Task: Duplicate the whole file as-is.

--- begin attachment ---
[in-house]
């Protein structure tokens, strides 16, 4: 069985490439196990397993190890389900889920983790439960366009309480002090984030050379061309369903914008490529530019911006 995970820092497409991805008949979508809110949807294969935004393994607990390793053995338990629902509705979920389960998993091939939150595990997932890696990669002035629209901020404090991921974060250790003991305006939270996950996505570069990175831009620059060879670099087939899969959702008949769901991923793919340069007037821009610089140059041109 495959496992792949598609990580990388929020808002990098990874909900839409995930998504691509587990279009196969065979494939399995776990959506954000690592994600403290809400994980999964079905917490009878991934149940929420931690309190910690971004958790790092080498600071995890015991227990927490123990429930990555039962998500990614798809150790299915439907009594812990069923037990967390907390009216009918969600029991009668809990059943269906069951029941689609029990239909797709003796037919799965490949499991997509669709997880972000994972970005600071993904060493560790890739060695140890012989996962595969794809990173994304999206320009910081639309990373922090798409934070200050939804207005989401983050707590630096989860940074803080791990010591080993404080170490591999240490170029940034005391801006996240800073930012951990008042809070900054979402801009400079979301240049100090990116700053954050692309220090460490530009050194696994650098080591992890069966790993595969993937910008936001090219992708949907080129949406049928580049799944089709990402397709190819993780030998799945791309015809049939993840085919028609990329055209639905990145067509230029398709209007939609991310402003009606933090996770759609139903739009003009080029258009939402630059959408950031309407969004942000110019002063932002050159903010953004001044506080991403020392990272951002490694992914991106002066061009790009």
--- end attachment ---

[in-house]
């Protein structure tokens, strides 16, 4: 069985490439196990397993190890389900889920983790439960366009309480002090984030050379061309369903914008490529530019911006 995970820092497409991805008949979508809110949807294969935004393994607990390793053995338990629902509705979920389960998993091939939150595990997932890696990669002035629209901020404090991921974060250790003991305006939270996950996505570069990175831009620059060879670099087939899969959702008949769901991923793919340069007037821009610089140059041109 495959496992792949598609990580990388929020808002990098990874909900839409995930998504691509587990279009196969065979494939399995776990959506954000690592994600403290809400994980999964079905917490009878991934149940929420931690309190910690971004958790790092080498600071995890015991227990927490123990429930990555039962998500990614798809150790299915439907009594812990069923037990967390907390009216009918969600029991009668809990059943269906069951029941689609029990239909797709003796037919799965490949499991997509669709997880972000994972970005600071993904060493560790890739060695140890012989996962595969794809990173994304999206320009910081639309990373922090798409934070200050939804207005989401983050707590630096989860940074803080791990010591080993404080170490591999240490170029940034005391801006996240800073930012951990008042809070900054979402801009400079979301240049100090990116700053954050692309220090460490530009050194696994650098080591992890069966790993595969993937910008936001090219992708949907080129949406049928580049799944089709990402397709190819993780030998799945791309015809049939993840085919028609990329055209639905990145067509230029398709209007939609991310402003009606933090996770759609139903739009003009080029258009939402630059959408950031309407969004942000110019002063932002050159903010953004001044506080991403020392990272951002490694992914991106002066061009790009």